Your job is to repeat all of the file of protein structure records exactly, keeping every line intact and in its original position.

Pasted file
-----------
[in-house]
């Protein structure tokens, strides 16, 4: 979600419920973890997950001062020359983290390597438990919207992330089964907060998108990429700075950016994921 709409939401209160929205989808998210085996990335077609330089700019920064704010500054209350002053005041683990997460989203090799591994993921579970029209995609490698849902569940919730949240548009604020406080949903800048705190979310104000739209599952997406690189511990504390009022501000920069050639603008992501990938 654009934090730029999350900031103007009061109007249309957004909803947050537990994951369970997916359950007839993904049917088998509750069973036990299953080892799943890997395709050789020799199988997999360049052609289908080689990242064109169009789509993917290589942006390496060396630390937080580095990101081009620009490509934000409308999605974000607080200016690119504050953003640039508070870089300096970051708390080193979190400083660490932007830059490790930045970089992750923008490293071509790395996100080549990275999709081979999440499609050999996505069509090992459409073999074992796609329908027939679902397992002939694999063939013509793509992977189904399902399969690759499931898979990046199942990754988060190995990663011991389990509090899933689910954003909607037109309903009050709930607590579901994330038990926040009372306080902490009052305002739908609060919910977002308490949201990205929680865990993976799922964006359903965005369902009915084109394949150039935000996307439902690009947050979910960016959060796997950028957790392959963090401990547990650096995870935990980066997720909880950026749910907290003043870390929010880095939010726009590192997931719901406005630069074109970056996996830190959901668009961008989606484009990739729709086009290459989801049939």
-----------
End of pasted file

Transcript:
[in-house]
């Protein structure tokens, strides 16, 4: 979600419920973890997950001062020359983290390597438990919207992330089964907060998108990429700075950016994921 709409939401209160929205989808998210085996990335077609330089700019920064704010500054209350002053005041683990997460989203090799591994993921579970029209995609490698849902569940919730949240548009604020406080949903800048705190979310104000739209599952997406690189511990504390009022501000920069050639603008992501990938 654009934090730029999350900031103007009061109007249309957004909803947050537990994951369970997916359950007839993904049917088998509750069973036990299953080892799943890997395709050789020799199988997999360049052609289908080689990242064109169009789509993917290589942006390496060396630390937080580095990101081009620009490509934000409308999605974000607080200016690119504050953003640039508070870089300096970051708390080193979190400083660490932007830059490790930045970089992750923008490293071509790395996100080549990275999709081979999440499609050999996505069509090992459409073999074992796609329908027939679902397992002939694999063939013509793509992977189904399902399969690759499931898979990046199942990754988060190995990663011991389990509090899933689910954003909607037109309903009050709930607590579901994330038990926040009372306080902490009052305002739908609060919910977002308490949201990205929680865990993976799922964006359903965005369902009915084109394949150039935000996307439902690009947050979910960016959060796997950028957790392959963090401990547990650096995870935990980066997720909880950026749910907290003043870390929010880095939010726009590192997931719901406005630069074109970056996996830190959901668009961008989606484009990739729709086009290459989801049939």